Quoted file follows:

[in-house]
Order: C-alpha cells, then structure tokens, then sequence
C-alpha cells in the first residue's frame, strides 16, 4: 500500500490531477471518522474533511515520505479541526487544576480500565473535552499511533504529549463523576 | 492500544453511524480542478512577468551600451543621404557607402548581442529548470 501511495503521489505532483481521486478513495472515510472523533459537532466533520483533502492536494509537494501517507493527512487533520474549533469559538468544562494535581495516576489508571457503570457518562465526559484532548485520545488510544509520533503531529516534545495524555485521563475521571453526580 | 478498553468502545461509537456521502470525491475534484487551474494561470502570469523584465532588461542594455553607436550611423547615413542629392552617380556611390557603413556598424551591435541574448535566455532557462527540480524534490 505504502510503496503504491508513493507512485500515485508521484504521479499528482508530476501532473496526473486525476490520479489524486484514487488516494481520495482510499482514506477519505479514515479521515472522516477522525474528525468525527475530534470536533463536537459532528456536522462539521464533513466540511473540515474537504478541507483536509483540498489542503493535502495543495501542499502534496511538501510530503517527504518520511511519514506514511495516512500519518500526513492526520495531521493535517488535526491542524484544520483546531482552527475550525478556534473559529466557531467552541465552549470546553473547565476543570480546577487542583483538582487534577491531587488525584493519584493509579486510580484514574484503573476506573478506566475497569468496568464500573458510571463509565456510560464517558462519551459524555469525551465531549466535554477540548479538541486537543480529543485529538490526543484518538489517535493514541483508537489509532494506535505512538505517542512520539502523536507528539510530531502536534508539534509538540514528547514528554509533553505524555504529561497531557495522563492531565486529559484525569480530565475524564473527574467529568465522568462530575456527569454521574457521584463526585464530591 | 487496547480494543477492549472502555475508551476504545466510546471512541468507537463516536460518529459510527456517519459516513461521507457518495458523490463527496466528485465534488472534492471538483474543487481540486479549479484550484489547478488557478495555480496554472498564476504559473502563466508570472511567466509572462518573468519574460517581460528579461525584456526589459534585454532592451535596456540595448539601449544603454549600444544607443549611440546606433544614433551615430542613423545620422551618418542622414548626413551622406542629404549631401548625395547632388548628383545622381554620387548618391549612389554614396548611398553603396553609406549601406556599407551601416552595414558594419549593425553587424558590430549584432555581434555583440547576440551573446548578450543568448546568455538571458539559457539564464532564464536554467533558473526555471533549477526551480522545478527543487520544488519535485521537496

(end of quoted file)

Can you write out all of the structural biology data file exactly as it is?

[in-house]
Order: C-alpha cells, then structure tokens, then sequence
C-alpha cells in the first residue's frame, strides 16, 4: 500500500490531477471518522474533511515520505479541526487544576480500565473535552499511533504529549463523576 | 492500544453511524480542478512577468551600451543621404557607402548581442529548470 501511495503521489505532483481521486478513495472515510472523533459537532466533520483533502492536494509537494501517507493527512487533520474549533469559538468544562494535581495516576489508571457503570457518562465526559484532548485520545488510544509520533503531529516534545495524555485521563475521571453526580 | 478498553468502545461509537456521502470525491475534484487551474494561470502570469523584465532588461542594455553607436550611423547615413542629392552617380556611390557603413556598424551591435541574448535566455532557462527540480524534490 505504502510503496503504491508513493507512485500515485508521484504521479499528482508530476501532473496526473486525476490520479489524486484514487488516494481520495482510499482514506477519505479514515479521515472522516477522525474528525468525527475530534470536533463536537459532528456536522462539521464533513466540511473540515474537504478541507483536509483540498489542503493535502495543495501542499502534496511538501510530503517527504518520511511519514506514511495516512500519518500526513492526520495531521493535517488535526491542524484544520483546531482552527475550525478556534473559529466557531467552541465552549470546553473547565476543570480546577487542583483538582487534577491531587488525584493519584493509579486510580484514574484503573476506573478506566475497569468496568464500573458510571463509565456510560464517558462519551459524555469525551465531549466535554477540548479538541486537543480529543485529538490526543484518538489517535493514541483508537489509532494506535505512538505517542512520539502523536507528539510530531502536534508539534509538540514528547514528554509533553505524555504529561497531557495522563492531565486529559484525569480530565475524564473527574467529568465522568462530575456527569454521574457521584463526585464530591 | 487496547480494543477492549472502555475508551476504545466510546471512541468507537463516536460518529459510527456517519459516513461521507457518495458523490463527496466528485465534488472534492471538483474543487481540486479549479484550484489547478488557478495555480496554472498564476504559473502563466508570472511567466509572462518573468519574460517581460528579461525584456526589459534585454532592451535596456540595448539601449544603454549600444544607443549611440546606433544614433551615430542613423545620422551618418542622414548626413551622406542629404549631401548625395547632388548628383545622381554620387548618391549612389554614396548611398553603396553609406549601406556599407551601416552595414558594419549593425553587424558590430549584432555581434555583440547576440551573446548578450543568448546568455538571458539559457539564464532564464536554467533558473526555471533549477526551480522545478527543487520544488519535485521537496